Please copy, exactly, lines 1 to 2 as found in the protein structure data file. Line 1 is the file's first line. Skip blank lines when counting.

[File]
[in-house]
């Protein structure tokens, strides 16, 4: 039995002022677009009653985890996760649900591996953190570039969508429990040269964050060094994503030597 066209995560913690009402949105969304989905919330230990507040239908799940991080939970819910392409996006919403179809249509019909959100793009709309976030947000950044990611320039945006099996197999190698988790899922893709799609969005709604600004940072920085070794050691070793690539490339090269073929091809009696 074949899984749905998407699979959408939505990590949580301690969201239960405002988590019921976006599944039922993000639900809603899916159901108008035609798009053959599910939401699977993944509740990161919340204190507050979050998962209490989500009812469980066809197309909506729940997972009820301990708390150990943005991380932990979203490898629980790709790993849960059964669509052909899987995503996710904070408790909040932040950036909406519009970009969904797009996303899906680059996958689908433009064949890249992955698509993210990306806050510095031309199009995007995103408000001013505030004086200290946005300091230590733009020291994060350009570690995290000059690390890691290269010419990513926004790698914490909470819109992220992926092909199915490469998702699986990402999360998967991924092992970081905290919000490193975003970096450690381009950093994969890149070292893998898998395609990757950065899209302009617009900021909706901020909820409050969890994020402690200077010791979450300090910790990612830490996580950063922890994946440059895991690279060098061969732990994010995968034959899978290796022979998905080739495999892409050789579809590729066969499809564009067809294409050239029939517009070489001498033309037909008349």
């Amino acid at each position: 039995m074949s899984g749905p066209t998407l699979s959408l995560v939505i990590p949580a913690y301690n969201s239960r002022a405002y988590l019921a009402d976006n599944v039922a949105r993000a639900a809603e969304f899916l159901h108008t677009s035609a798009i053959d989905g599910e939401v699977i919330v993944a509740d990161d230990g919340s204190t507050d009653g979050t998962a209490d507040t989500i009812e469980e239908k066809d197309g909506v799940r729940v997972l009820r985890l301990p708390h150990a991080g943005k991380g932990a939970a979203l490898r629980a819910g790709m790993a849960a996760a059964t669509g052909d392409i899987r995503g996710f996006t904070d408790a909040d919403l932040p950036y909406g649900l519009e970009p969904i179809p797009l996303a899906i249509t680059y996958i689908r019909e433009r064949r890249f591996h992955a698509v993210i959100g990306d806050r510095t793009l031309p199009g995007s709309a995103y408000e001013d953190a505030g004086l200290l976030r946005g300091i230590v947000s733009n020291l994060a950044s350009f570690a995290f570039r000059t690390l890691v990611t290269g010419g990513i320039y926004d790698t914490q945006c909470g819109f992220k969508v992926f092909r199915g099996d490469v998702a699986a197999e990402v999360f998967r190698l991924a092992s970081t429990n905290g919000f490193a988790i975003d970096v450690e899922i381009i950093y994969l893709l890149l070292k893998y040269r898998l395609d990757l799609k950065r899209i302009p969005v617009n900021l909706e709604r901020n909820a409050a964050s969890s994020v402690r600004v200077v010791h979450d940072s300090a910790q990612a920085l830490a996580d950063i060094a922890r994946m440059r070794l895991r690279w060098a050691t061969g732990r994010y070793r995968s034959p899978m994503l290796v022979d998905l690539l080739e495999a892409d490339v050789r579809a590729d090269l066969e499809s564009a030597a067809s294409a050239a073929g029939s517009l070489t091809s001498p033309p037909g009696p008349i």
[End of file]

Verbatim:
[in-house]
């Protein structure tokens, strides 16, 4: 039995002022677009009653985890996760649900591996953190570039969508429990040269964050060094994503030597 066209995560913690009402949105969304989905919330230990507040239908799940991080939970819910392409996006919403179809249509019909959100793009709309976030947000950044990611320039945006099996197999190698988790899922893709799609969005709604600004940072920085070794050691070793690539490339090269073929091809009696 074949899984749905998407699979959408939505990590949580301690969201239960405002988590019921976006599944039922993000639900809603899916159901108008035609798009053959599910939401699977993944509740990161919340204190507050979050998962209490989500009812469980066809197309909506729940997972009820301990708390150990943005991380932990979203490898629980790709790993849960059964669509052909899987995503996710904070408790909040932040950036909406519009970009969904797009996303899906680059996958689908433009064949890249992955698509993210990306806050510095031309199009995007995103408000001013505030004086200290946005300091230590733009020291994060350009570690995290000059690390890691290269010419990513926004790698914490909470819109992220992926092909199915490469998702699986990402999360998967991924092992970081905290919000490193975003970096450690381009950093994969890149070292893998898998395609990757950065899209302009617009900021909706901020909820409050969890994020402690200077010791979450300090910790990612830490996580950063922890994946440059895991690279060098061969732990994010995968034959899978290796022979998905080739495999892409050789579809590729066969499809564009067809294409050239029939517009070489001498033309037909008349």